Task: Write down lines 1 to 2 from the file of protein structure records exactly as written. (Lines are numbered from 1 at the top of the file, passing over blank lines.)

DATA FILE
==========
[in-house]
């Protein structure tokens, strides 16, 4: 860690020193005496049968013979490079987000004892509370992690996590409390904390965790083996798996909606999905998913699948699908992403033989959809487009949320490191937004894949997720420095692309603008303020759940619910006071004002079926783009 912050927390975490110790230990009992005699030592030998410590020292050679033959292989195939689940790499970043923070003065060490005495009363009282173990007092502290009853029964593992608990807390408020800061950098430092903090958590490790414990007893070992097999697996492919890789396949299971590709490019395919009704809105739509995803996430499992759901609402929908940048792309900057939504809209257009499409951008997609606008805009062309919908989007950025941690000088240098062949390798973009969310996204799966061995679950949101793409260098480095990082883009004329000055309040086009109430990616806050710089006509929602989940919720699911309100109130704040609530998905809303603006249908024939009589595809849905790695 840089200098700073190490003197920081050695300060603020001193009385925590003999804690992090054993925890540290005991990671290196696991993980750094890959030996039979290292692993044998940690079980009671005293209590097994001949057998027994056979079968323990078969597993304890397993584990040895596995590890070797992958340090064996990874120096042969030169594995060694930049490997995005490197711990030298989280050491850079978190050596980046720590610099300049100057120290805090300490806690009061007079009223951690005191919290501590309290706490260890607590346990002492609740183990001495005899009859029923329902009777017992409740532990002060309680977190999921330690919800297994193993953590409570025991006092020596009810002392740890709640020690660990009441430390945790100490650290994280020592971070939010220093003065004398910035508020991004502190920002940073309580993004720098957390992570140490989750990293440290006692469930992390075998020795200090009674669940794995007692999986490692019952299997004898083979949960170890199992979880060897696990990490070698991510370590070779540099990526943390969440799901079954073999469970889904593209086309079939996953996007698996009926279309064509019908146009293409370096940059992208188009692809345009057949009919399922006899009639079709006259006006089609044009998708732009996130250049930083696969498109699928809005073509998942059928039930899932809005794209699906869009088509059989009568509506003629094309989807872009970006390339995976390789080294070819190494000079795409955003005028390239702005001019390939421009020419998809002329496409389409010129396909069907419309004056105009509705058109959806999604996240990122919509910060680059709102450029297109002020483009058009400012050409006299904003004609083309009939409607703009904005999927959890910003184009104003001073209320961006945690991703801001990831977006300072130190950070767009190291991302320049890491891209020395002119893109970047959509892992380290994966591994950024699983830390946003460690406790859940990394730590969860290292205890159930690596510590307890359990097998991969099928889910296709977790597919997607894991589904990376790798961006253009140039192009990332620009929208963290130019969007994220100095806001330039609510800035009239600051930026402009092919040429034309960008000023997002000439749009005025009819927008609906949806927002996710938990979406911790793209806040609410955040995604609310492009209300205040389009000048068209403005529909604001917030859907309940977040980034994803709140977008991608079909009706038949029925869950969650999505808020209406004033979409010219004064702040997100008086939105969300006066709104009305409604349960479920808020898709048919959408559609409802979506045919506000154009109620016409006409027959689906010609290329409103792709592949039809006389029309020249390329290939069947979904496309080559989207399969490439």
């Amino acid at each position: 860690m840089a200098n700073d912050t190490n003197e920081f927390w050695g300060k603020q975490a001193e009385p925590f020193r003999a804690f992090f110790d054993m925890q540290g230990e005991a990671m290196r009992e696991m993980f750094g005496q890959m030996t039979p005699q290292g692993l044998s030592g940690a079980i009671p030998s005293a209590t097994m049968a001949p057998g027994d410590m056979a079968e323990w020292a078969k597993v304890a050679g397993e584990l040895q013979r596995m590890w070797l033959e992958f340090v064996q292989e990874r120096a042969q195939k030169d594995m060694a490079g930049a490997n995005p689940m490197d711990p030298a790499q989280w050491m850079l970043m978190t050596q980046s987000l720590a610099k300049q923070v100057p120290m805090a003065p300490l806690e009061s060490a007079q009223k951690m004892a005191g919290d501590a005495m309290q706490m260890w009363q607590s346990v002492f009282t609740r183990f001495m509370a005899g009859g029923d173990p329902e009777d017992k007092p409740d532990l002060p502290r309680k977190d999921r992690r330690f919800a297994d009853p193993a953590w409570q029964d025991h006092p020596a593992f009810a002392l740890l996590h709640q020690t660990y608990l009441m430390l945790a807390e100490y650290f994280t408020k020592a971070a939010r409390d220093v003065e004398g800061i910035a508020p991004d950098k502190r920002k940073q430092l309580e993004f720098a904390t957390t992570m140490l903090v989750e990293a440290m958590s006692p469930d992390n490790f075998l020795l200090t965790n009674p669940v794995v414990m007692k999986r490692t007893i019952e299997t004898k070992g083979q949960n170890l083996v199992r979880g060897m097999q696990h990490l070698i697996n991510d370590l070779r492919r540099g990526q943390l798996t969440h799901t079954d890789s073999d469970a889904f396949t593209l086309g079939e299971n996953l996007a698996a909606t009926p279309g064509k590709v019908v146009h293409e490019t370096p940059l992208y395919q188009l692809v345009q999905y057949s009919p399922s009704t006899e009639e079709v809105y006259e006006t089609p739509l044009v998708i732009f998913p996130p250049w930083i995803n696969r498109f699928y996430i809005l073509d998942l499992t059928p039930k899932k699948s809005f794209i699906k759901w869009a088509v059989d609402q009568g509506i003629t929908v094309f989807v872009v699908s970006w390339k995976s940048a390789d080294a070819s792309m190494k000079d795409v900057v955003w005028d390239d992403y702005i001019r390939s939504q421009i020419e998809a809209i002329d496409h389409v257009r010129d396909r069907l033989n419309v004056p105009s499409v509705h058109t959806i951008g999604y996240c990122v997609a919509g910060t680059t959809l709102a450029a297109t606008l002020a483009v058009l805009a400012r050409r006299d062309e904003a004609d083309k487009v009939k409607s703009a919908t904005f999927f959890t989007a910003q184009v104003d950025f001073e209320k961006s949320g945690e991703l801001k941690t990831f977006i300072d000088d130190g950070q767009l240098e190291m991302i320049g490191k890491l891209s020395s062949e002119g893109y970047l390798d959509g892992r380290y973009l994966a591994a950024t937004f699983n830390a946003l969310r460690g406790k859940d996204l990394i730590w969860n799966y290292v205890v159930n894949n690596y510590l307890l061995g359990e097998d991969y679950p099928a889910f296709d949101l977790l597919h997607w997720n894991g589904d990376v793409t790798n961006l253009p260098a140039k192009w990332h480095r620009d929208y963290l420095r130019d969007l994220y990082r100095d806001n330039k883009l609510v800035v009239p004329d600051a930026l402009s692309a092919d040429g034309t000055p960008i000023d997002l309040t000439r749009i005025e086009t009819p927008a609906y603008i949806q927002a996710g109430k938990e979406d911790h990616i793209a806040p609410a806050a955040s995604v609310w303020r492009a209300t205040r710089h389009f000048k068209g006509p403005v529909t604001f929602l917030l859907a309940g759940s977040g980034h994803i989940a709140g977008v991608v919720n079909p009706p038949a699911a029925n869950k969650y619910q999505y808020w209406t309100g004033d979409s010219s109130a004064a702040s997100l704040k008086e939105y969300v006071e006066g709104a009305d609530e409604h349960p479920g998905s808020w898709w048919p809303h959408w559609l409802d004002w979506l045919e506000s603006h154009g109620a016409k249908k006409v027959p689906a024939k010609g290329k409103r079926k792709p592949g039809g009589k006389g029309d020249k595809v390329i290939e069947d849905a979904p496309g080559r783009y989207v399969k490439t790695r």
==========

[in-house]
């Protein structure tokens, strides 16, 4: 860690020193005496049968013979490079987000004892509370992690996590409390904390965790083996798996909606999905998913699948699908992403033989959809487009949320490191937004894949997720420095692309603008303020759940619910006071004002079926783009 912050927390975490110790230990009992005699030592030998410590020292050679033959292989195939689940790499970043923070003065060490005495009363009282173990007092502290009853029964593992608990807390408020800061950098430092903090958590490790414990007893070992097999697996492919890789396949299971590709490019395919009704809105739509995803996430499992759901609402929908940048792309900057939504809209257009499409951008997609606008805009062309919908989007950025941690000088240098062949390798973009969310996204799966061995679950949101793409260098480095990082883009004329000055309040086009109430990616806050710089006509929602989940919720699911309100109130704040609530998905809303603006249908024939009589595809849905790695 840089200098700073190490003197920081050695300060603020001193009385925590003999804690992090054993925890540290005991990671290196696991993980750094890959030996039979290292692993044998940690079980009671005293209590097994001949057998027994056979079968323990078969597993304890397993584990040895596995590890070797992958340090064996990874120096042969030169594995060694930049490997995005490197711990030298989280050491850079978190050596980046720590610099300049100057120290805090300490806690009061007079009223951690005191919290501590309290706490260890607590346990002492609740183990001495005899009859029923329902009777017992409740532990002060309680977190999921330690919800297994193993953590409570025991006092020596009810002392740890709640020690660990009441430390945790100490650290994280020592971070939010220093003065004398910035508020991004502190920002940073309580993004720098957390992570140490989750990293440290006692469930992390075998020795200090009674669940794995007692999986490692019952299997004898083979949960170890199992979880060897696990990490070698991510370590070779540099990526943390969440799901079954073999469970889904593209086309079939996953996007698996009926279309064509019908146009293409370096940059992208188009692809345009057949009919399922006899009639079709006259006006089609044009998708732009996130250049930083696969498109699928809005073509998942059928039930899932809005794209699906869009088509059989009568509506003629094309989807872009970006390339995976390789080294070819190494000079795409955003005028390239702005001019390939421009020419998809002329496409389409010129396909069907419309004056105009509705058109959806999604996240990122919509910060680059709102450029297109002020483009058009400012050409006299904003004609083309009939409607703009904005999927959890910003184009104003001073209320961006945690991703801001990831977006300072130190950070767009190291991302320049890491891209020395002119893109970047959509892992380290994966591994950024699983830390946003460690406790859940990394730590969860290292205890159930690596510590307890359990097998991969099928889910296709977790597919997607894991589904990376790798961006253009140039192009990332620009929208963290130019969007994220100095806001330039609510800035009239600051930026402009092919040429034309960008000023997002000439749009005025009819927008609906949806927002996710938990979406911790793209806040609410955040995604609310492009209300205040389009000048068209403005529909604001917030859907309940977040980034994803709140977008991608079909009706038949029925869950969650999505808020209406004033979409010219004064702040997100008086939105969300006066709104009305409604349960479920808020898709048919959408559609409802979506045919506000154009109620016409006409027959689906010609290329409103792709592949039809006389029309020249390329290939069947979904496309080559989207399969490439």